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Sara's Travels

Grizzly bears on a budget

CANADA | Monday, 31 December 2007 | Views [196]

Campbell River, on Vancouver Island, is the jumping off point for many wildlife tours, including those to see Grizzly bears. Knight Inlet is well-known for bear-watching but it is also very expensive fly in and out and stay at the lodge there. Lesser known but just as rewarding is a day-trip to the Orford River, a tributary to Bute Inlet.

My tour left bright and early from Campbell River and took everyone by boat to the Orford River. It is only accessible by boat, seaplane or helicopter so it’s very remote. The tours are run by First Nations guides and they only run a couple per day, so when our group landed we were the only tourists, which was a welcome change.  We were given a talk about Grizzly bear behaviour and safety procedures if we should see one up close and personal!

Then a minibus took us to several towers along side the river, with platforms specially built to view the bears.  The towers are designed to be unobtrusive but even so, you would think the bears would sense the human presence and steer clear.  Surprisingly they didn’t even seem to notice the towers.

The first bear I saw was just a glimpse through the bus window as it crossed the river, and then it was gone. At the first tower a pair of sharp eyes spotted a bear about 150m away, coming down along one side of the river. We all watched in anticipation but it went off into the forest.  Meanwhile a bear had come up the river from the opposite direction and was foraging around no more than twenty metres away. After a while it lumbered up a log in the water right near the tower and we all got a really good look at it. Their claws are massive!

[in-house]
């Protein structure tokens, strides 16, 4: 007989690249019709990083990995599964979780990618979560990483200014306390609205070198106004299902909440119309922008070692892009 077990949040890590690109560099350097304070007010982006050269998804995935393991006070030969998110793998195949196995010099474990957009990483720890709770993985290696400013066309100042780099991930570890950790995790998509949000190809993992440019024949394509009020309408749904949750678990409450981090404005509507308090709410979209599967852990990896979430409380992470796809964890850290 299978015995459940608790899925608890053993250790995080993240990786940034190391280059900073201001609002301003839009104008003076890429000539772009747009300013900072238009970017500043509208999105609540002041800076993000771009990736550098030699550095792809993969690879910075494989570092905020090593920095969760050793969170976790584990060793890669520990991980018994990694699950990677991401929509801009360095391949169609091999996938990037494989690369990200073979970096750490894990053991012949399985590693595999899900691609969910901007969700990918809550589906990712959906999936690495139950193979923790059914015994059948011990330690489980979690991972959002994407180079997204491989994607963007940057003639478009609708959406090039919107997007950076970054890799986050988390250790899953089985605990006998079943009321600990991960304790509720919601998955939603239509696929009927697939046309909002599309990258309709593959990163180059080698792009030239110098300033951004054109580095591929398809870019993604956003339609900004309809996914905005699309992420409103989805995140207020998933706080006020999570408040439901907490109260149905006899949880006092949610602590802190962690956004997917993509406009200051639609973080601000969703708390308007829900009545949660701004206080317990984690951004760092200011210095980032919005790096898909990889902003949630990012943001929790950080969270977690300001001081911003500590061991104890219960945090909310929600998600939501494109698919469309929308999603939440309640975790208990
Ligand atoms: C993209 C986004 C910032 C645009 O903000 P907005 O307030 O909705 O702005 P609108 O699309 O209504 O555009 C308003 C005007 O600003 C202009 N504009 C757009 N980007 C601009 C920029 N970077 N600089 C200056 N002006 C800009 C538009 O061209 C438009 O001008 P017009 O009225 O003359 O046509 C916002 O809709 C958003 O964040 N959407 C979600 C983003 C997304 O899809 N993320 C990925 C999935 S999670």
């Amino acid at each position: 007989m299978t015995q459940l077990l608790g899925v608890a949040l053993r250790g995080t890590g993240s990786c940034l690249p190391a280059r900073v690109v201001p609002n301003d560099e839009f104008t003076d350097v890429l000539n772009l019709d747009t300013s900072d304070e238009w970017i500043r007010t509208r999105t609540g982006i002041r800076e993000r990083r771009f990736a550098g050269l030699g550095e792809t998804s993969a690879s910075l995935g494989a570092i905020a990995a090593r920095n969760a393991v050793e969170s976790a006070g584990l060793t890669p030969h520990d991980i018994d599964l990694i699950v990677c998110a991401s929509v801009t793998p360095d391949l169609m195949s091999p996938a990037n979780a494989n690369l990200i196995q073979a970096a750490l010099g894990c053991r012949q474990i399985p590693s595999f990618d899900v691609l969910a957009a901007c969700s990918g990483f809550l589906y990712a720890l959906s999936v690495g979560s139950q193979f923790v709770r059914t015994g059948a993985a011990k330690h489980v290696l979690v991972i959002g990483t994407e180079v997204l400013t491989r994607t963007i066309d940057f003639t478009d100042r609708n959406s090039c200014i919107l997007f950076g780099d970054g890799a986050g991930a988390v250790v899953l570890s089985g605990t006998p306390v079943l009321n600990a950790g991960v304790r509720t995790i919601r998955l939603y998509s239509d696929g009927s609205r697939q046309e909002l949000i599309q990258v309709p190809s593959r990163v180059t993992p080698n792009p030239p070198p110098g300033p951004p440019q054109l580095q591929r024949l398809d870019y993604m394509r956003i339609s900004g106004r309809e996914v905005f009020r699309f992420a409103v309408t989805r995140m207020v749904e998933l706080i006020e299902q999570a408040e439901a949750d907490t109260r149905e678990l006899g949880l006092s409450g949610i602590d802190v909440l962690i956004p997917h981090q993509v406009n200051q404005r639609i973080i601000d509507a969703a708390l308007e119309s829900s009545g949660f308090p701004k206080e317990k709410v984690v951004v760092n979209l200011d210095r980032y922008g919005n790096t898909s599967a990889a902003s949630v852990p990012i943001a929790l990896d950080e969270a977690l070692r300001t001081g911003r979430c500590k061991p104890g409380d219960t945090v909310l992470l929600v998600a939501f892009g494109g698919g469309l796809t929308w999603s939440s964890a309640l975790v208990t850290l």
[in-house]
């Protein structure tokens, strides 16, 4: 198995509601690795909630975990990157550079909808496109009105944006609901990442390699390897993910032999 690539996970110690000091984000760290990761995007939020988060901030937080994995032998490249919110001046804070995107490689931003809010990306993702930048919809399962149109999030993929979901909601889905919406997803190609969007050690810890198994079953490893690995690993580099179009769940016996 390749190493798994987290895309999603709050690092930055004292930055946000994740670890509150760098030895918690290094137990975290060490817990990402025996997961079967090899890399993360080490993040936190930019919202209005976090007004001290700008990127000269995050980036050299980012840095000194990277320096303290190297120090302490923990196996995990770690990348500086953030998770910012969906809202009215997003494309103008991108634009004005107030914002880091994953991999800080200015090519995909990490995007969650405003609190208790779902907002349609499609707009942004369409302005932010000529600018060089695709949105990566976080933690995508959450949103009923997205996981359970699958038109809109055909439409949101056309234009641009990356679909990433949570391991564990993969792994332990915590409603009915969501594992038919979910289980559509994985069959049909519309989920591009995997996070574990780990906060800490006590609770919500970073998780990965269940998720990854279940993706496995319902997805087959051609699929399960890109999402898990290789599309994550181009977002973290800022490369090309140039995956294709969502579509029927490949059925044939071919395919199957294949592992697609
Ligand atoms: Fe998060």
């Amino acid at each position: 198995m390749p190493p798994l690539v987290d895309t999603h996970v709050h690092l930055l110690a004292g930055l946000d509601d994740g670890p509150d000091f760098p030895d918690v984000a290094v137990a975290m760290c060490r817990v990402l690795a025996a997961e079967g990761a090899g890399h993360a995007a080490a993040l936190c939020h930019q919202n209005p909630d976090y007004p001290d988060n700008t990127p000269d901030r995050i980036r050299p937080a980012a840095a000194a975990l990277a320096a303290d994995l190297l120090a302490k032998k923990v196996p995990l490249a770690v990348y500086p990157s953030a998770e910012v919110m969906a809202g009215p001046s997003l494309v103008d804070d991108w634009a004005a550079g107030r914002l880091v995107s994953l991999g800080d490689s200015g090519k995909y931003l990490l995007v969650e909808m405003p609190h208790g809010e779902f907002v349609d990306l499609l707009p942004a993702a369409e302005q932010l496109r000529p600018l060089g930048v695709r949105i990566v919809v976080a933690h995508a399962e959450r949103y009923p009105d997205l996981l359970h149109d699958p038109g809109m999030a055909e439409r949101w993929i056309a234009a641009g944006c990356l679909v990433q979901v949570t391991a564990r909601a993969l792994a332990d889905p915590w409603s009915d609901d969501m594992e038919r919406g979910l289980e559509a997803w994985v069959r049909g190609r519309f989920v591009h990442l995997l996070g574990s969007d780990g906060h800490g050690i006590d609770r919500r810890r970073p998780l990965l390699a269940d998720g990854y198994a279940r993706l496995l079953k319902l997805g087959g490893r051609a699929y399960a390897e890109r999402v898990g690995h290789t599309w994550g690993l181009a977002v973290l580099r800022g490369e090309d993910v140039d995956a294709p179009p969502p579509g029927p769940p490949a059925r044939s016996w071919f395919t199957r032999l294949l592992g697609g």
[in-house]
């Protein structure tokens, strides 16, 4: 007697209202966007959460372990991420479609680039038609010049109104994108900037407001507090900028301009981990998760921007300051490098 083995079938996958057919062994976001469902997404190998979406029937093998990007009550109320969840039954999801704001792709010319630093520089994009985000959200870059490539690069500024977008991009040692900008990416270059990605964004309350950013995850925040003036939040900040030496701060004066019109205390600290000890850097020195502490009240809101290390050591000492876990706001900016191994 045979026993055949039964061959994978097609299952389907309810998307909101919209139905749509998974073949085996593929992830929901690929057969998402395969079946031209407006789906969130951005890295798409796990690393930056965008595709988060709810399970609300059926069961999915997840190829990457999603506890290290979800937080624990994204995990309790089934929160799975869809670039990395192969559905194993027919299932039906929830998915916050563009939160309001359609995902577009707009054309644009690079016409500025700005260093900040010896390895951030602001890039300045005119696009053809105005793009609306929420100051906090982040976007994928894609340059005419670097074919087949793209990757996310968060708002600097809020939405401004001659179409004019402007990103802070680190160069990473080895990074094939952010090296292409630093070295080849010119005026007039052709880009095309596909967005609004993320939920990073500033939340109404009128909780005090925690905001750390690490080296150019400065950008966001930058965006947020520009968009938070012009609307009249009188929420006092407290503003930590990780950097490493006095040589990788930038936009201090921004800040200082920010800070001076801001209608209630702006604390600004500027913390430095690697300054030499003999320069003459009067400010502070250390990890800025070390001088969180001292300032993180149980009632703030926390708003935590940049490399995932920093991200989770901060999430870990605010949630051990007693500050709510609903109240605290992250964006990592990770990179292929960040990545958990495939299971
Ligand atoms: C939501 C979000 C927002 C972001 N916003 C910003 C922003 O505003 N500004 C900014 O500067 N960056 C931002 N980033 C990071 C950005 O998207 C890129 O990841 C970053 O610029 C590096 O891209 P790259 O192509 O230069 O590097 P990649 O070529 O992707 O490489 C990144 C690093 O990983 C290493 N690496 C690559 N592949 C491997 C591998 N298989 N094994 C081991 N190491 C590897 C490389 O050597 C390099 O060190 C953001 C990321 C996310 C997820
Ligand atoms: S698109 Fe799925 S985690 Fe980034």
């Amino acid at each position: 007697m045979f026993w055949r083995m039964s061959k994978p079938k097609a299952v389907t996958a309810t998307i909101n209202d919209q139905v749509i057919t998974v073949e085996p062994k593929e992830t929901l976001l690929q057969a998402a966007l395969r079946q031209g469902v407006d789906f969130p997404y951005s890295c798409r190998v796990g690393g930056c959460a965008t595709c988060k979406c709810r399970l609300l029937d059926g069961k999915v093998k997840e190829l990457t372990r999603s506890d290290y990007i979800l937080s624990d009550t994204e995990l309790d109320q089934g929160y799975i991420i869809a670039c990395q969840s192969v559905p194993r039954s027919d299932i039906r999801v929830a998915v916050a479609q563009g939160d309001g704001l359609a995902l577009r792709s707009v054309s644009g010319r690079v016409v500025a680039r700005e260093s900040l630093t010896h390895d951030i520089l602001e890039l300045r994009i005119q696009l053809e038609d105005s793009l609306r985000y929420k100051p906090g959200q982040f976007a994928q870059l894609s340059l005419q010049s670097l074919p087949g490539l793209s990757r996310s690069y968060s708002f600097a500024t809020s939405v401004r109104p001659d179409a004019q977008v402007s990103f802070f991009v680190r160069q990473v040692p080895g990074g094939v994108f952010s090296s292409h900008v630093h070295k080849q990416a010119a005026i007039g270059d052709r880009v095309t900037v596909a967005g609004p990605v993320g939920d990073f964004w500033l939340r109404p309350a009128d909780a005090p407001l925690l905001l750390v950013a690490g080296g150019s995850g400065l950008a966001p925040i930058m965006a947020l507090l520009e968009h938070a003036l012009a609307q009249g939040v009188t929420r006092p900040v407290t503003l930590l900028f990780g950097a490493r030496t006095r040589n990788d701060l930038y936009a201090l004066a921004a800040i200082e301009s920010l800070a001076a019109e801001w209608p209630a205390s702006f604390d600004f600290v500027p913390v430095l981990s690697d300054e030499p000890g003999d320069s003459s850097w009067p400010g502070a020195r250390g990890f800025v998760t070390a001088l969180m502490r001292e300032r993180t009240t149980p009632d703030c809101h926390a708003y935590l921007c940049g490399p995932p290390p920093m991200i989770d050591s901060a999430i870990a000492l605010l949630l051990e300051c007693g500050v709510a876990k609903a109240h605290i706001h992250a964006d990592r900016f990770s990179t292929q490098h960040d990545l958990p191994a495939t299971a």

At the next tower we could see a bear about 75m away eating a salmon. It stayed there for ages enjoying its meal – I felt like I was watching a David Attenborough documentary in real life. Tensions ran high when another bear approached from behind and both bears became wary and defensive. Eventually the latter bear took a wide berth around the pile of logs where the first bear was eating. Our group had been holding our collective breath, wondering what would happen.

The last area the minibus took us to had no viewing tower so we all had to get out and walk, which was a little scary! We stayed together and walked up one side of the river, as apparently the bears are often spotted on the other side. We didn't see any there but I could see why the bears liked it - the place was so serene, with beautiful clear water and mountains all around.

It was a fantastic day and it reaffirmed why I have come to Canada - it was an experience of a lifetime. I topped it off with some fresh local seafood at a restaurant by the water in Campbell River!

Tags: Adventures

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